Will China be the Next Superpower?

The United States has dominated the global world stage since the conclusion of the Cold War in the early 90s. China is rising fast and spreading influence in the world stage. Opinion is divided on whether or not the vast Asian country can join the U.S. as the next superpower. Some critics reckon that China cannot sustain the costs in the long run of spreading influence in the world stage. The proponents of this notion feel that the upsurge in technology, research, and export business provides a solid backing in China’s quest to join the superpowers category. Achieving a superpower category requires a country to excel in the multiple areas of power projection such as military, economic, political, and cultural facets. China is currently making tangible progress towards attaining the superpower status, although it is still a long way to go.

Arguments for the Prospect of China becoming a Superpower

China is already an economic superpower on the global stage. Based on the purchasing power parity which adjusts the value of the dollar for what it can buy in any given country, China’s economy is larger than that of the U.S. Besides; the country leads the world in trade and exports. In 2016 for instance, it exported 0.7 trillion worth of goods more than the United States (Goldring, 2018). Additionally, China has embarked on an aggressive campaign to solidify its global standing by building a network of relations by America’s former allies. The important trade deals with strategic powers around the world allow China to spread its influence and influence cultures through economic ties. With a significant amount of products consumed in the U.S. coming from China, the Asian country is making positive steps towards spreading influence

Proponents of the idea that China is finally on its way to attaining a superpower status point to the country’s extensive participation in infrastructural development on the global stage. Analysts believe that the country’s latest infrastructural undertaking beats the U.S-backed post-war Marshal Plan. The project is estimated to cost about $900 billion (Phillips, 2017). China intends to use the project to boost trade and stimulate economic growth in Asia and around the world. For example, the Chinese government has built pipelines and a port in Pakistan, constructed bridges in neighboring Bangladesh, and initiated railways in Russia (Phillips, 2017). Beijing believes that the infrastructural route will kick start a modern era of economic globalization. China hopes to build infrastructure in various countries around the world and be at the center stage when their economies become rejuvenated.

The One Road One Belt initiative is vital to the Chinese to help them attain the global superpower status. Chinese authorities view the global economic plan expansion as integral to finding a market to disposing of their goods. Diversifying market for products and services from traditional allies is critical to sustaining growth at a time when their economy is showing signs of slowing down. The plan helps spread Chinese influence through shifting the capacity for cement and steel manufacturing to the less developed countries overseas. Also, linking the less developed border regions in China with neighboring countries will spur economic growth. Beijing is, therefore, positioning itself towards enhancing its superpower status through strengthening its financial position together with that of the neighboring countries.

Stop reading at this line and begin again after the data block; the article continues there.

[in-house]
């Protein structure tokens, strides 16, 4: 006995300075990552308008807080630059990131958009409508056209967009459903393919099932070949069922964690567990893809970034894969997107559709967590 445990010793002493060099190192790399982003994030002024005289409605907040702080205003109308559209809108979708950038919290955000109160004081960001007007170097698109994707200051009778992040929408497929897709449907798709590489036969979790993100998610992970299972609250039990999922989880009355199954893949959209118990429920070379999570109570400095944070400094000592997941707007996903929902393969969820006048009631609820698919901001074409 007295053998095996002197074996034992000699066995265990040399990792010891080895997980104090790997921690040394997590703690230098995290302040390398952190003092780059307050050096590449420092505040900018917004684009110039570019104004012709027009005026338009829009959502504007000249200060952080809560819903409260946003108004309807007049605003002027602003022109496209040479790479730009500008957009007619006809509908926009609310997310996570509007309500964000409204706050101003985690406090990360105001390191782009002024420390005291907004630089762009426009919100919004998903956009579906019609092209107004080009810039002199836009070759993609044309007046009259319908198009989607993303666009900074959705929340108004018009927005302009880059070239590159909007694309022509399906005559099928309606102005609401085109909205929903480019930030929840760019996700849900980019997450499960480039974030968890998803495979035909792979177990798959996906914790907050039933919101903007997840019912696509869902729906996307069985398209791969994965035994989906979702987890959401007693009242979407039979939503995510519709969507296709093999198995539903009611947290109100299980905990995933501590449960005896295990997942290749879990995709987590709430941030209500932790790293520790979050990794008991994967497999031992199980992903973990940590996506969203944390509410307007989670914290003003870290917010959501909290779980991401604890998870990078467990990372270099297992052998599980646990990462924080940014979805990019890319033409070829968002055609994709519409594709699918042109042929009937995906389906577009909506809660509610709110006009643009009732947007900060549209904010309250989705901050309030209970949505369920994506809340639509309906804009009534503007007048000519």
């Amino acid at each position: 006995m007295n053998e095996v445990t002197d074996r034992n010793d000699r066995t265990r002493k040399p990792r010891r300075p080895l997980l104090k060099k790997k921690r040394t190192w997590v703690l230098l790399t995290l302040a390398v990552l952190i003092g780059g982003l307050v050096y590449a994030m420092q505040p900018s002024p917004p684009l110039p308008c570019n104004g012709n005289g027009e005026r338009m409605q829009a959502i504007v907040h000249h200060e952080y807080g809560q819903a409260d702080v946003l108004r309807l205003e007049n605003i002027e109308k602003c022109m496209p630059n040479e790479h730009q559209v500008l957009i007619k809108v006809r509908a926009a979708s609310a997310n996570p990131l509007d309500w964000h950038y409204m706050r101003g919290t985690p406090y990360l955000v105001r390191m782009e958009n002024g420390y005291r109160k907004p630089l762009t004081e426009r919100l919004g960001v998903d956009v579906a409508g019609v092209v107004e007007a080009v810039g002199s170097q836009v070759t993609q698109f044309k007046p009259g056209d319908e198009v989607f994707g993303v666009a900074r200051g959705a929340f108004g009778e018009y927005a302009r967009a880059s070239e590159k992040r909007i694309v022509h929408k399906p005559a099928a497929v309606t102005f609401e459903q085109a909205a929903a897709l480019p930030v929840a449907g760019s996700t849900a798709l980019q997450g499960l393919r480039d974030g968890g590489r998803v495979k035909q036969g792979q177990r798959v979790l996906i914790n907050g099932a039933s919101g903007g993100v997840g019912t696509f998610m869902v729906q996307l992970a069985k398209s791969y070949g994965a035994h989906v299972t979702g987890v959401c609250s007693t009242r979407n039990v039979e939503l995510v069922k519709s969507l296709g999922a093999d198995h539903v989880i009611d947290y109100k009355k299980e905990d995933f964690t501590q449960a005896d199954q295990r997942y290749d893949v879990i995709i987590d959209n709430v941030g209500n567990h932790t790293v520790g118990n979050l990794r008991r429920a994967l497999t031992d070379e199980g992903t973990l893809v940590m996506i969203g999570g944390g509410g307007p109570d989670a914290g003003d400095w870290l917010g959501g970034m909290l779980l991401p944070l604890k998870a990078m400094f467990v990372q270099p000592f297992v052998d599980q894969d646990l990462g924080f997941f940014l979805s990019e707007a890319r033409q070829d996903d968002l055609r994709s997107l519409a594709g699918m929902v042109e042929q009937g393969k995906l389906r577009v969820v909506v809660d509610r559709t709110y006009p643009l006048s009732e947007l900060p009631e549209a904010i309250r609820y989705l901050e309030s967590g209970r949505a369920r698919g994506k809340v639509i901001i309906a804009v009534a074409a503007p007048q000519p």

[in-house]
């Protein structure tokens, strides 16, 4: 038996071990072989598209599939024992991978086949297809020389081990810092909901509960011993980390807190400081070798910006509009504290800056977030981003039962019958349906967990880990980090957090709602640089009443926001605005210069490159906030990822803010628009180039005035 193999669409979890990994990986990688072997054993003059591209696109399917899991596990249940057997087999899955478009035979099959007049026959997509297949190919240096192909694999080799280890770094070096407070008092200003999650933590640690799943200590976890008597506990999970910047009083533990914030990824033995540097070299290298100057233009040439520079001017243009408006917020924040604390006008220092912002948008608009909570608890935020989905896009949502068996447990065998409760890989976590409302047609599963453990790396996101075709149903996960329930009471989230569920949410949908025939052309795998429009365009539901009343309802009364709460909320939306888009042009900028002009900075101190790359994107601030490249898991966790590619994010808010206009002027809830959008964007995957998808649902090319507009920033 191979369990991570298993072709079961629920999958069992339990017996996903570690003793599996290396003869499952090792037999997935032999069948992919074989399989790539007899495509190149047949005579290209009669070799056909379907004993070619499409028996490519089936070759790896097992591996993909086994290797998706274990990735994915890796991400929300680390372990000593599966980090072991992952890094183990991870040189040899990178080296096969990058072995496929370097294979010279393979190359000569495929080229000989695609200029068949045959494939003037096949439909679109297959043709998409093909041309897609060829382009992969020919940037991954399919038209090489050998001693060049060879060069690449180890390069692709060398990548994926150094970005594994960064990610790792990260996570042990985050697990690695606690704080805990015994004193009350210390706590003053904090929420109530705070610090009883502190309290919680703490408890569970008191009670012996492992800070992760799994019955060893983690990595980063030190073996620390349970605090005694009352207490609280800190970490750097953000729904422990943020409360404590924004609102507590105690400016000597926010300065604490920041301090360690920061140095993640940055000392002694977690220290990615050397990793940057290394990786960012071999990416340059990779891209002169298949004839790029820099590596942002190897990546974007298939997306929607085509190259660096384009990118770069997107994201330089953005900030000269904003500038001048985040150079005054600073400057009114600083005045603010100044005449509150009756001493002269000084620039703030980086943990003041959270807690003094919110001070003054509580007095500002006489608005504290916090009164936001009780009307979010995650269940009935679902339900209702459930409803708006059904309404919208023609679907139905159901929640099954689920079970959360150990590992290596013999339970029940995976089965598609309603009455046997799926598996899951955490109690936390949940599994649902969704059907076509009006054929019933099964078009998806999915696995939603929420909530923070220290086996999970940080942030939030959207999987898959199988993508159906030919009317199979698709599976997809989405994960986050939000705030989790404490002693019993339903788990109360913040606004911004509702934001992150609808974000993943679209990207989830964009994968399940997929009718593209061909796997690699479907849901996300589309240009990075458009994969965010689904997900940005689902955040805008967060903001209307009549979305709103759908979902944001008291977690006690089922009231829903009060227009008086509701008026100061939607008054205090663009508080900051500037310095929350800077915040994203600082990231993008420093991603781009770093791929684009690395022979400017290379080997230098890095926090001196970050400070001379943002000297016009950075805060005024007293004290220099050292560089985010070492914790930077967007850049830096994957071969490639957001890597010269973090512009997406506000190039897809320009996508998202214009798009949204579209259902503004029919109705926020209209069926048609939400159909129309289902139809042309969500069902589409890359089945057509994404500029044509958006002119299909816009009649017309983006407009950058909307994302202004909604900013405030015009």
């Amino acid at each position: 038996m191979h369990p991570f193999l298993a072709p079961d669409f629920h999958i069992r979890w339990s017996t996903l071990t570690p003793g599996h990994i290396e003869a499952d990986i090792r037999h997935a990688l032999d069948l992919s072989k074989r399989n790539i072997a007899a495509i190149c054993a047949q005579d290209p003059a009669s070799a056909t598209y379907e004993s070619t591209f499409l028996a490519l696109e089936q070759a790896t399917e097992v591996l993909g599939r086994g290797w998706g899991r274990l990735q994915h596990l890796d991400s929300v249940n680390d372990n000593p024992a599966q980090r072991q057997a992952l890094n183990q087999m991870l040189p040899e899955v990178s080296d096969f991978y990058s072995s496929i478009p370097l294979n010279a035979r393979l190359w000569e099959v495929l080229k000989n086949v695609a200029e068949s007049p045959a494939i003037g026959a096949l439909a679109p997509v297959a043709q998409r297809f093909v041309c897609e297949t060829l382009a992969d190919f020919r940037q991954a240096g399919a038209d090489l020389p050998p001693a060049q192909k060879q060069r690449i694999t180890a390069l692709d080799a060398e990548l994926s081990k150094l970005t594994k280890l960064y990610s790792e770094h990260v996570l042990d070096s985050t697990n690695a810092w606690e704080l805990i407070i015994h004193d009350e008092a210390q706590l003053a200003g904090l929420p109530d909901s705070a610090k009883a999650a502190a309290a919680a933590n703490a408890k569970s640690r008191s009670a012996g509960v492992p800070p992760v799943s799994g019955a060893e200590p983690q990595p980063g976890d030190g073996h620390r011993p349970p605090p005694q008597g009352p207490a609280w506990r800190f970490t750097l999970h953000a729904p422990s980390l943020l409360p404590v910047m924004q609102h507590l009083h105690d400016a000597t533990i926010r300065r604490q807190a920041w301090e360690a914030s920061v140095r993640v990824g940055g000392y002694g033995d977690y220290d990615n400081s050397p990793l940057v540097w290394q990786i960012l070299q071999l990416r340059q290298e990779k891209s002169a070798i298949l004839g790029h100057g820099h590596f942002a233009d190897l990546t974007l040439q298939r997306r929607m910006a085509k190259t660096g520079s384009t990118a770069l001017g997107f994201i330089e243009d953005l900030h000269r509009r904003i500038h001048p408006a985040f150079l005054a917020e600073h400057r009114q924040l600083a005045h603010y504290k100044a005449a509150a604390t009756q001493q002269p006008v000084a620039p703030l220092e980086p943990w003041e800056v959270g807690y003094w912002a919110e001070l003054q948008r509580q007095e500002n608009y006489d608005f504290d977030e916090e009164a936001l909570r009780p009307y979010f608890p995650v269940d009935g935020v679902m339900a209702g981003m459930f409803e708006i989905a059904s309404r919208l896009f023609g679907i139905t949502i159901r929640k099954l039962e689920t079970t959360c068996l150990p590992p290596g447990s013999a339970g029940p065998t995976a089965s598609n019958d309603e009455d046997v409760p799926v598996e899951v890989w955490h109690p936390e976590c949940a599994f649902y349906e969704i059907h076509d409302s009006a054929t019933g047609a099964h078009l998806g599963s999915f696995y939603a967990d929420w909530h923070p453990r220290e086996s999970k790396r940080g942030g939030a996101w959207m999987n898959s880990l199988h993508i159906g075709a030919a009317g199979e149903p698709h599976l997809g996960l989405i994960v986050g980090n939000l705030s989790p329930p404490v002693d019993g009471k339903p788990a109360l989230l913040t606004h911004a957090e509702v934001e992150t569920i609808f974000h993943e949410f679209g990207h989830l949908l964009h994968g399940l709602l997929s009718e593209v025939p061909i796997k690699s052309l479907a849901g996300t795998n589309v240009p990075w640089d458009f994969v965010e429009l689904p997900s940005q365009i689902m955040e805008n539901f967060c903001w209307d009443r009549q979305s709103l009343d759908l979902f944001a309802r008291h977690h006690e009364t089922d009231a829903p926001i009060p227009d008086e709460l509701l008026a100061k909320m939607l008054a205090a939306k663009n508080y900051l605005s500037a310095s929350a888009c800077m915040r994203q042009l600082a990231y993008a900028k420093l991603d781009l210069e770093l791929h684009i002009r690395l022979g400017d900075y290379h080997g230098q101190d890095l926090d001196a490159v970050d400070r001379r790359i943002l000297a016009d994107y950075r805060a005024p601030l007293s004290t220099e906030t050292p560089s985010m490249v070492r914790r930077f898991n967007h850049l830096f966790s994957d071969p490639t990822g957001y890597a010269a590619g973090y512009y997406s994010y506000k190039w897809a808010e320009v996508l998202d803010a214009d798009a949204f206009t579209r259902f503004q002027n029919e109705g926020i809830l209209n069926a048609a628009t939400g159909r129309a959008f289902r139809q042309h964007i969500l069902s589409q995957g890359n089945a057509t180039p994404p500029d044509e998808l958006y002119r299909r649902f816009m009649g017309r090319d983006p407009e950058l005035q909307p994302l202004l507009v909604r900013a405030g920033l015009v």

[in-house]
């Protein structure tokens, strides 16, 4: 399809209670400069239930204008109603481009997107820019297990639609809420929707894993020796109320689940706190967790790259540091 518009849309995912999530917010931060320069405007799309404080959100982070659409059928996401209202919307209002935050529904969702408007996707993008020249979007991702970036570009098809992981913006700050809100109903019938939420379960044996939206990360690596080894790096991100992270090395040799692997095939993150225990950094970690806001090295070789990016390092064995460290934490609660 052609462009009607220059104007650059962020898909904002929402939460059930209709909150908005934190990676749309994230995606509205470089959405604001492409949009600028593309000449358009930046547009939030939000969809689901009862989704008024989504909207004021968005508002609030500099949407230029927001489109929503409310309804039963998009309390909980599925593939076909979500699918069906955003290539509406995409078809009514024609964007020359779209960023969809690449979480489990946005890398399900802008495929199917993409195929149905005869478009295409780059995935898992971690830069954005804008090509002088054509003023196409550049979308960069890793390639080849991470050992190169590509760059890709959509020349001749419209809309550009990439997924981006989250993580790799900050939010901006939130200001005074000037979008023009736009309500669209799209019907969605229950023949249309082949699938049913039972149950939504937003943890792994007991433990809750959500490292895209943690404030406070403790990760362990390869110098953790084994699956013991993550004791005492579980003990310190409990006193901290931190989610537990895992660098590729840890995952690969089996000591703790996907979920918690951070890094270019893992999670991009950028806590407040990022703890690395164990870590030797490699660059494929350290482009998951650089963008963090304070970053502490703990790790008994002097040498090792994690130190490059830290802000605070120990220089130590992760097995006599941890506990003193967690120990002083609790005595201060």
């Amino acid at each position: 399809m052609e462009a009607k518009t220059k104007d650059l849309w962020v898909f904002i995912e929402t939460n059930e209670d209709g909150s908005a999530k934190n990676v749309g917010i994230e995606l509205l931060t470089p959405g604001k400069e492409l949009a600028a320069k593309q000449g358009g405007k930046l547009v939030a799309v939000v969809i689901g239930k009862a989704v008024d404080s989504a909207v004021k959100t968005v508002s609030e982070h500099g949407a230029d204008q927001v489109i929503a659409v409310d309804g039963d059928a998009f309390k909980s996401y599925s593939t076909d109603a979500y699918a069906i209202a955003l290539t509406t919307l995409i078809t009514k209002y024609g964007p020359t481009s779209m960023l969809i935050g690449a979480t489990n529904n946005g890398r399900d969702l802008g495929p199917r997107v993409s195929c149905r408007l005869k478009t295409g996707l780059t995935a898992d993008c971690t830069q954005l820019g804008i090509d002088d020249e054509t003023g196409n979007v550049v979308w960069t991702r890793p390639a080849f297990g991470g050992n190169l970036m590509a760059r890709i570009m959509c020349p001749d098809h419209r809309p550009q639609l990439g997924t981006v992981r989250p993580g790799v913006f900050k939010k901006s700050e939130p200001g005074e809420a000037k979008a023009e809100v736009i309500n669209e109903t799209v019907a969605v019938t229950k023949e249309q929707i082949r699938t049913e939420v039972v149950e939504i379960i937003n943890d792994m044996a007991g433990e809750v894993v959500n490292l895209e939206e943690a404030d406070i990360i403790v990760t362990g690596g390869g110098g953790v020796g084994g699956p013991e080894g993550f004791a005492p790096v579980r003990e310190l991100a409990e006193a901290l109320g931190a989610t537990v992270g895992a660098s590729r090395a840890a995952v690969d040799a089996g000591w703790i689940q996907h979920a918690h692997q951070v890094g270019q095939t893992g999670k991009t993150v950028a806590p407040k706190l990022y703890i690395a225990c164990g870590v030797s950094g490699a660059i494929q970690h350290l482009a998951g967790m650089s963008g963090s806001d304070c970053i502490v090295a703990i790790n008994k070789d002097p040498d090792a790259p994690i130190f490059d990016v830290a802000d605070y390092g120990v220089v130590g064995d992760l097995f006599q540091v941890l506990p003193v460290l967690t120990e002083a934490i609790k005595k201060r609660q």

The Chinese spending on military programs is fast approaching on expected of a superpower. The latest figures n 2018 show that the Asian country is currently spending more than three times Russia’s budget. The country’s military has transformed since its last armed confrontation, with Vietnam in 1979. The state still lags behind the United States in military spend. Comparatively, it still lacks carrier flights and other necessary equipment to project its power and influence to all corners of the globe as the United States. The Chinese capabilities closer to home, however, have forced the United States to change its calculations regarding the South China Sea in dispute. The massive spending and growth of China’s military strength are yet to reach the spending by the U.S., but Americans have been forced to take notice and respond accordingly.

China has already overtaken the United States in some aspects of military hardware. For example, the number of heavy unmanned aerial vehicles the country has in its possession or exports is more than the United States (Champion and Leung, 2018). China has successfully focussed on areas such as attack submarines at a relatively low cost to the government. The country’s defense spending has grown from $19 billion in 1989 to $228 billion in 2016 (Champion and Leung, 2018). Remarkably, the cost as a GDP had barely changed, remaining at below 2%. The burden imposed on China by her spending in government has remained minimal given the simultaneous growth economic growth. The focus on missile technology and attack submarines have enhanced the military advancement of the Chinese (Champion and Leung, 2018). Consequently, the country has successfully altered the balance of forces with the U.S. at a comparatively low cost. Additionally, the Asian nation has demonstrated a penchant for developing new technologies such as hypersonic missiles, and cyber and artificial intelligence (Champion and Leung, 2018). The Chinese military advancements, however, remain largely untested in action.  Accordingly, it is difficult to assess their potency compared to that of the United States. The Chinese progress in the global military arena is undeniable, negative comparisons with the U.S. notwithstanding.